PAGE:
• White Privilege: Unpacking the Invisible Knapsack
"A thrilling combination of connections between canonical and contemporary theorists, personal anecdote, gorgeous invective, and a kind of recursive re-reimagining of concepts." (Anonymous, 2020-2021 SCT participant)
“A wonderful lecture and extremely timely. Yancy's arguments and his graceful way of drawing pertinent connections between current events, personal experiences, the assigned reading material, and an impressive range of "superstar" authors in philosophy and critical theory.” (Alexandra Irimia, 2020-2021 SCT participant)
The Limits of Argument
Associate Professor of English, University of Pennsylvania
In this presentation I address the style and method of recent critical argument against the background of uncertainty about the future of the university. Multiple crises have cast a new and sobering light on debates regarding the ethics of criticism. I survey the state of the field of criticism and theory as it is inflected by generational conflict, a collapsing job market, and a confrontation with the limits of scholarship.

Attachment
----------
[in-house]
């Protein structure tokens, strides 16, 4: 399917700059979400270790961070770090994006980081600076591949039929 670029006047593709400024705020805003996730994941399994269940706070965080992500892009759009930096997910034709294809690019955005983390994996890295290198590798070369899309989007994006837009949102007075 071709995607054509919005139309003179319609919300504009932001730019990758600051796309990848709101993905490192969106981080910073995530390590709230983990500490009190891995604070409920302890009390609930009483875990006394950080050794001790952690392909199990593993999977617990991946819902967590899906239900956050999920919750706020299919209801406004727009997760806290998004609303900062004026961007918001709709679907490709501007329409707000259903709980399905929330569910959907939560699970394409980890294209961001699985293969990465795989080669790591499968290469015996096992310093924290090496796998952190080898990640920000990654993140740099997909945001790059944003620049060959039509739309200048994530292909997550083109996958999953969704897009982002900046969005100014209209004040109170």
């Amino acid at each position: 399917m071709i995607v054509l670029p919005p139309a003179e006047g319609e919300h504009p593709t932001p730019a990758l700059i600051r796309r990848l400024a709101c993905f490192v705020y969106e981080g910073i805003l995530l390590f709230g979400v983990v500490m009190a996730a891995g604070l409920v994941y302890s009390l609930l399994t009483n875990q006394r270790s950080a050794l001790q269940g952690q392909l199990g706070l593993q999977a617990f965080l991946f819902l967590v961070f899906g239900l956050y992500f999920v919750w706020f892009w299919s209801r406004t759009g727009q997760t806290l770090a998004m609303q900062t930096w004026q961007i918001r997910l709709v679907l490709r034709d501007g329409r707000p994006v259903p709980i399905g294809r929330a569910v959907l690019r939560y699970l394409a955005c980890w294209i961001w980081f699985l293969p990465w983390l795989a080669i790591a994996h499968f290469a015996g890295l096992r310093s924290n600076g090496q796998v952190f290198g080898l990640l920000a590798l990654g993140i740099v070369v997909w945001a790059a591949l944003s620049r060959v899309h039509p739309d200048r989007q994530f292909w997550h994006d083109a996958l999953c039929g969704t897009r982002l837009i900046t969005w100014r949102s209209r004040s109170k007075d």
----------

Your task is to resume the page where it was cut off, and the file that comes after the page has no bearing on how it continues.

“A great lesson in humility and empathy in scholarship. Truly what SCT and scholarship more at large should be all the time.” (Joe Coyle, 2020-2021 SCT participant)
Speaking in code: why what is intended is always what is said
Davidson-Kahn Distinguished University Professor of Humanities and Law at Florida International University and Visiting Professor of Law at Cardozo University
“There was something incredibly heartfelt about experiencing intellectually lineages and listening to someone so closely tied to the institution.” (Christian Gregory, 2020-2021 SCT participant)
“Charming, politically au courant, light-hearted, linguistically minded.” (Anonymous, 2020-2021 SCT participant)